Theodore Black, former chairman, president and CEO of Hamilton, Bermuda-based Ingersoll Rand, died last week after a brief illness. He was 77 years old.
Black joined Ingersoll Rand in 1957 and served in a variety of sales and senior management positions across the company's businesses until he was elected chairman, president and CEO in October 1988. He retired in October 1993, and continued to serve on the company's board of directors until 1997.
Black served with the United States Marine Corps and achieved the rank of captain and Naval Aviator status.
Black served numerous philanthropies, including the Diocese of Bridgeport, Conn.; Marine Corps Scholarship Foundation; National Multiple Sclerosis Society; March of Dimes; United Way; Boy Scouts of America; and Lincoln Center for the Performing Arts. He was an avid sportsman, and enjoyed tennis and golf.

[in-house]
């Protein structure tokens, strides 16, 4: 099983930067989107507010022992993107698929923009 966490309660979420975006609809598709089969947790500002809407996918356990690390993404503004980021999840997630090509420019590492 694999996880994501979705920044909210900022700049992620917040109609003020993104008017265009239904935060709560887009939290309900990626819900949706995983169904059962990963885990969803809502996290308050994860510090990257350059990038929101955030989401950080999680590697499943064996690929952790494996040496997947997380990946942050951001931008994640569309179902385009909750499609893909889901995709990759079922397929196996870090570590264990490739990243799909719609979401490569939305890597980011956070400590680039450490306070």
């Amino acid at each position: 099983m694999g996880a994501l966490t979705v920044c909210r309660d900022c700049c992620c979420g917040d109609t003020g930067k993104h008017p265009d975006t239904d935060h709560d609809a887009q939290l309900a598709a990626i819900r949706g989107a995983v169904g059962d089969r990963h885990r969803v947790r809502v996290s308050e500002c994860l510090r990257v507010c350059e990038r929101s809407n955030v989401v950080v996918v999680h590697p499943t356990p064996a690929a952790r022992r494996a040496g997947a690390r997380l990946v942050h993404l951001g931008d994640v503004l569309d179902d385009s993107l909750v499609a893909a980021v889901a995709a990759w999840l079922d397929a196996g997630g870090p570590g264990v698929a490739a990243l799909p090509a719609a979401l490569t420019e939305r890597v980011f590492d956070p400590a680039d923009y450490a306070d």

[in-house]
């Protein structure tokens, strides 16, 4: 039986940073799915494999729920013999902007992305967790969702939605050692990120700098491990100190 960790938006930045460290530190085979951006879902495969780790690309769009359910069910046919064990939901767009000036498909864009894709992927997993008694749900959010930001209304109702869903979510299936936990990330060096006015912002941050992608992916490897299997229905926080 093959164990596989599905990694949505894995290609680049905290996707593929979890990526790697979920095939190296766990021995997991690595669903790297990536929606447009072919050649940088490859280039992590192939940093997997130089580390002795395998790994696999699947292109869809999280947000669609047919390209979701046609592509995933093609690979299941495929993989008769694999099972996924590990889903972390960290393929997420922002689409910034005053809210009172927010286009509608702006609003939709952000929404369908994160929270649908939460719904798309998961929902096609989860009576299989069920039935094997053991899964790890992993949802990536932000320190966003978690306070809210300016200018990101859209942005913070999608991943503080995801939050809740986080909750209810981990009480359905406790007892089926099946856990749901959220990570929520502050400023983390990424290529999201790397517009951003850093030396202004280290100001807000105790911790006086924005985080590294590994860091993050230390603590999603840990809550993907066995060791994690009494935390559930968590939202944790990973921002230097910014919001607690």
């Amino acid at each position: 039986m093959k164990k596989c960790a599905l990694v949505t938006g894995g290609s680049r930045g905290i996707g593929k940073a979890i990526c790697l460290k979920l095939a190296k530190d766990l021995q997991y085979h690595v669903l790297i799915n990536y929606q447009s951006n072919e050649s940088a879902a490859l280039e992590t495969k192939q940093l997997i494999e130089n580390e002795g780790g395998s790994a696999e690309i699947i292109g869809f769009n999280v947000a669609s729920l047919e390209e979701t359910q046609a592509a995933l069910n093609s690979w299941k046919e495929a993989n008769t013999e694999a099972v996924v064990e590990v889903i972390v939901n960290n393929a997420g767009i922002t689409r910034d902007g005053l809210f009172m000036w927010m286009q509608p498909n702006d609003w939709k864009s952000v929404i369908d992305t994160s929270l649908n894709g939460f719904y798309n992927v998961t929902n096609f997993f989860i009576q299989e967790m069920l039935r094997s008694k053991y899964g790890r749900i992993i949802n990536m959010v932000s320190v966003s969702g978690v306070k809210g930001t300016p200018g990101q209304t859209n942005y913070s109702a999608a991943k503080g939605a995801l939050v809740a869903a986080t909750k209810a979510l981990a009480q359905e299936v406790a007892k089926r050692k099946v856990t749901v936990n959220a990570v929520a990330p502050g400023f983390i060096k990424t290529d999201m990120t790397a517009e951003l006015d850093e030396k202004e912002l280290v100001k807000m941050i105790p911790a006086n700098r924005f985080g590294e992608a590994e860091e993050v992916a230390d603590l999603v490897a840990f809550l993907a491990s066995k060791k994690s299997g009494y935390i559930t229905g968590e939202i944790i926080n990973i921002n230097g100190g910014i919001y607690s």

A 25-year resident of New Canaan, Conn., Black was born in Jersey City, N.J. He is survived by his wife, Marilyn, children, Deborah Coldwell of Katonah, N.Y.; Susan Black of Boulder, Colo.; Zelda Cahill and Carol Bates of Nantucket, Mass.; Brian Foy of Houston, Texas; and 11 grandchildren. He was predeceased by his children, Marilyn Gray and Theodore Black Jr.
"We mourn the passing of Ted Black, who during his tenure as chairman and chief executive officer successfully guided Ingersoll Rand through the extended recession of the early 1990s to deliver solid financial and operational performance," said Herbert Henkel, chairman, president and CEO. "He was a true leader in service to the nation, to our communities, and to our company, and he established a legacy that we are proud to carry forward."